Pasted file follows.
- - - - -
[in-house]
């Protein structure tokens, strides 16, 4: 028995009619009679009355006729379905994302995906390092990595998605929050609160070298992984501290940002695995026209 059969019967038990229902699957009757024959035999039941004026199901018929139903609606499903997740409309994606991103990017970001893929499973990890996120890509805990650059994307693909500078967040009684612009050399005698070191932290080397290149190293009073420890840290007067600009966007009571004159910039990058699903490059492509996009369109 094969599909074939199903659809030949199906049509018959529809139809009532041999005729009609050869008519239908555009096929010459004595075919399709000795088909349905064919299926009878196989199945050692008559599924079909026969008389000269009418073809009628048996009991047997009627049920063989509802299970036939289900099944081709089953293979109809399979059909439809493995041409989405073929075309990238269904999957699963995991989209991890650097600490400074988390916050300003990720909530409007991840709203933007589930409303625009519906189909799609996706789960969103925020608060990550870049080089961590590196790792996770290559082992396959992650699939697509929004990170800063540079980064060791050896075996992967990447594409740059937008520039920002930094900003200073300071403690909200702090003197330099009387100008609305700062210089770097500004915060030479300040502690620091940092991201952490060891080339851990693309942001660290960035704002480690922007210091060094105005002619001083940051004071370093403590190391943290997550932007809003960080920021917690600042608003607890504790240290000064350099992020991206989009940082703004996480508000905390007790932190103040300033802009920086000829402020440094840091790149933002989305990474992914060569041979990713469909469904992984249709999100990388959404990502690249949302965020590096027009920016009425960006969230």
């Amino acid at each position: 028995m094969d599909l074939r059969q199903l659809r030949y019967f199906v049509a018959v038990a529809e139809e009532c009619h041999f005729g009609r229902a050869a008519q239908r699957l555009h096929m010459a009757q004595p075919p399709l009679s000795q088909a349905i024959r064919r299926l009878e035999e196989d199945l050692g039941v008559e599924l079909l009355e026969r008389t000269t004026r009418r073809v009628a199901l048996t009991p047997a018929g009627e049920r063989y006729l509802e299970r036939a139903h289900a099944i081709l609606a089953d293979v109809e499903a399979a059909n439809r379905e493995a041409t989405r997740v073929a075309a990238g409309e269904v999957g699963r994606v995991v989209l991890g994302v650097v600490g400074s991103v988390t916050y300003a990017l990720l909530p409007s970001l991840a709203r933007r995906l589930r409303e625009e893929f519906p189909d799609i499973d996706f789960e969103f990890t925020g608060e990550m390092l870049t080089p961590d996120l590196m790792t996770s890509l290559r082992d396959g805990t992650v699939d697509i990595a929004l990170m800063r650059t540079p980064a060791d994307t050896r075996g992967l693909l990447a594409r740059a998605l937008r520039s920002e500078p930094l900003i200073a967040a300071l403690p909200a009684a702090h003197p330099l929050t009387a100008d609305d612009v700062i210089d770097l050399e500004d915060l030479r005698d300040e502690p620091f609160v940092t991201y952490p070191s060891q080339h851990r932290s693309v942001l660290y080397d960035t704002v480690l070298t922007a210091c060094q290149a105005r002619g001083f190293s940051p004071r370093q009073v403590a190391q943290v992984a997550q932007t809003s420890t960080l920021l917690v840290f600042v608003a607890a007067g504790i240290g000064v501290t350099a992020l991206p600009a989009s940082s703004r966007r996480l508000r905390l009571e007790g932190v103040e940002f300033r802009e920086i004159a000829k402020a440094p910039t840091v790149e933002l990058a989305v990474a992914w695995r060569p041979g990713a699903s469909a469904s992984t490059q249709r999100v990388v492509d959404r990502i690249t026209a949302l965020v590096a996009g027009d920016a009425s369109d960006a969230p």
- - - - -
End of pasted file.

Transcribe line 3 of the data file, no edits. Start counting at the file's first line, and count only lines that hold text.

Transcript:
């Amino acid at each position: 028995m094969d599909l074939r059969q199903l659809r030949y019967f199906v049509a018959v038990a529809e139809e009532c009619h041999f005729g009609r229902a050869a008519q239908r699957l555009h096929m010459a009757q004595p075919p399709l009679s000795q088909a349905i024959r064919r299926l009878e035999e196989d199945l050692g039941v008559e599924l079909l009355e026969r008389t000269t004026r009418r073809v009628a199901l048996t009991p047997a018929g009627e049920r063989y006729l509802e299970r036939a139903h289900a099944i081709l609606a089953d293979v109809e499903a399979a059909n439809r379905e493995a041409t989405r997740v073929a075309a990238g409309e269904v999957g699963r994606v995991v989209l991890g994302v650097v600490g400074s991103v988390t916050y300003a990017l990720l909530p409007s970001l991840a709203r933007r995906l589930r409303e625009e893929f519906p189909d799609i499973d996706f789960e969103f990890t925020g608060e990550m390092l870049t080089p961590d996120l590196m790792t996770s890509l290559r082992d396959g805990t992650v699939d697509i990595a929004l990170m800063r650059t540079p980064a060791d994307t050896r075996g992967l693909l990447a594409r740059a998605l937008r520039s920002e500078p930094l900003i200073a967040a300071l403690p909200a009684a702090h003197p330099l929050t009387a100008d609305d612009v700062i210089d770097l050399e500004d915060l030479r005698d300040e502690p620091f609160v940092t991201y952490p070191s060891q080339h851990r932290s693309v942001l660290y080397d960035t704002v480690l070298t922007a210091c060094q290149a105005r002619g001083f190293s940051p004071r370093q009073v403590a190391q943290v992984a997550q932007t809003s420890t960080l920021l917690v840290f600042v608003a607890a007067g504790i240290g000064v501290t350099a992020l991206p600009a989009s940082s703004r966007r996480l508000r905390l009571e007790g932190v103040e940002f300033r802009e920086i004159a000829k402020a440094p910039t840091v790149e933002l990058a989305v990474a992914w695995r060569p041979g990713a699903s469909a469904s992984t490059q249709r999100v990388v492509d959404r990502i690249t026209a949302l965020v590096a996009g027009d920016a009425s369109d960006a969230p």